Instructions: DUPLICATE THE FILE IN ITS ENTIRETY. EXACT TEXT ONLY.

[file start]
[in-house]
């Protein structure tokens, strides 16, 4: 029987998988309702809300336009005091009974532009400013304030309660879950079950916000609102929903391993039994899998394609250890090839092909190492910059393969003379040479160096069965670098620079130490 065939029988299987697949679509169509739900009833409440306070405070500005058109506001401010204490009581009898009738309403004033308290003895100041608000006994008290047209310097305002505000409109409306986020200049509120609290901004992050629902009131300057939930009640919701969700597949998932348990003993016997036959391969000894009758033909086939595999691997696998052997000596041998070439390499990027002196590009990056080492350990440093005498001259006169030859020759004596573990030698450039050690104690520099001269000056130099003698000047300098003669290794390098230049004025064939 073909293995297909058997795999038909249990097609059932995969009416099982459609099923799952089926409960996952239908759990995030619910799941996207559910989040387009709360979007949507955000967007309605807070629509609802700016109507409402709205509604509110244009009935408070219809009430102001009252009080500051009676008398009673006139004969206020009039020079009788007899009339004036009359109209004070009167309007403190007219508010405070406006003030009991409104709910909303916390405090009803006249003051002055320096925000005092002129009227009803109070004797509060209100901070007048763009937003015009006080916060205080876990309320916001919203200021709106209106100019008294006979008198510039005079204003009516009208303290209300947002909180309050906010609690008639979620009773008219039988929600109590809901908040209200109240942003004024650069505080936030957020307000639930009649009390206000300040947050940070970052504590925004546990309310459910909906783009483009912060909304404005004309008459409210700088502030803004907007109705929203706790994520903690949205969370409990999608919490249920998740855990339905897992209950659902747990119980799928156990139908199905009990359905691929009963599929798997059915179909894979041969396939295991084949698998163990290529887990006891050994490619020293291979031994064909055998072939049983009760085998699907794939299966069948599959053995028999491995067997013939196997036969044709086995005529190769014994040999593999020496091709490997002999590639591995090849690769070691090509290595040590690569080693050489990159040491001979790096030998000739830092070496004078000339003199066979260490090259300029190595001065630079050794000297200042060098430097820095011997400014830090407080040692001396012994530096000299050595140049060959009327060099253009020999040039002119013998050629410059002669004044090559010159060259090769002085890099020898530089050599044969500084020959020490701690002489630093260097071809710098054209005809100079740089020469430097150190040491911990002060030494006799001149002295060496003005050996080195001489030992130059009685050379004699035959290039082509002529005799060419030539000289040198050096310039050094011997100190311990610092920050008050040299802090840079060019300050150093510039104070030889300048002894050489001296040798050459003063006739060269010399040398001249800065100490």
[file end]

[in-house]
């Protein structure tokens, strides 16, 4: 029987998988309702809300336009005091009974532009400013304030309660879950079950916000609102929903391993039994899998394609250890090839092909190492910059393969003379040479160096069965670098620079130490 065939029988299987697949679509169509739900009833409440306070405070500005058109506001401010204490009581009898009738309403004033308290003895100041608000006994008290047209310097305002505000409109409306986020200049509120609290901004992050629902009131300057939930009640919701969700597949998932348990003993016997036959391969000894009758033909086939595999691997696998052997000596041998070439390499990027002196590009990056080492350990440093005498001259006169030859020759004596573990030698450039050690104690520099001269000056130099003698000047300098003669290794390098230049004025064939 073909293995297909058997795999038909249990097609059932995969009416099982459609099923799952089926409960996952239908759990995030619910799941996207559910989040387009709360979007949507955000967007309605807070629509609802700016109507409402709205509604509110244009009935408070219809009430102001009252009080500051009676008398009673006139004969206020009039020079009788007899009339004036009359109209004070009167309007403190007219508010405070406006003030009991409104709910909303916390405090009803006249003051002055320096925000005092002129009227009803109070004797509060209100901070007048763009937003015009006080916060205080876990309320916001919203200021709106209106100019008294006979008198510039005079204003009516009208303290209300947002909180309050906010609690008639979620009773008219039988929600109590809901908040209200109240942003004024650069505080936030957020307000639930009649009390206000300040947050940070970052504590925004546990309310459910909906783009483009912060909304404005004309008459409210700088502030803004907007109705929203706790994520903690949205969370409990999608919490249920998740855990339905897992209950659902747990119980799928156990139908199905009990359905691929009963599929798997059915179909894979041969396939295991084949698998163990290529887990006891050994490619020293291979031994064909055998072939049983009760085998699907794939299966069948599959053995028999491995067997013939196997036969044709086995005529190769014994040999593999020496091709490997002999590639591995090849690769070691090509290595040590690569080693050489990159040491001979790096030998000739830092070496004078000339003199066979260490090259300029190595001065630079050794000297200042060098430097820095011997400014830090407080040692001396012994530096000299050595140049060959009327060099253009020999040039002119013998050629410059002669004044090559010159060259090769002085890099020898530089050599044969500084020959020490701690002489630093260097071809710098054209005809100079740089020469430097150190040491911990002060030494006799001149002295060496003005050996080195001489030992130059009685050379004699035959290039082509002529005799060419030539000289040198050096310039050094011997100190311990610092920050008050040299802090840079060019300050150093510039104070030889300048002894050489001296040798050459003063006739060269010399040398001249800065100490």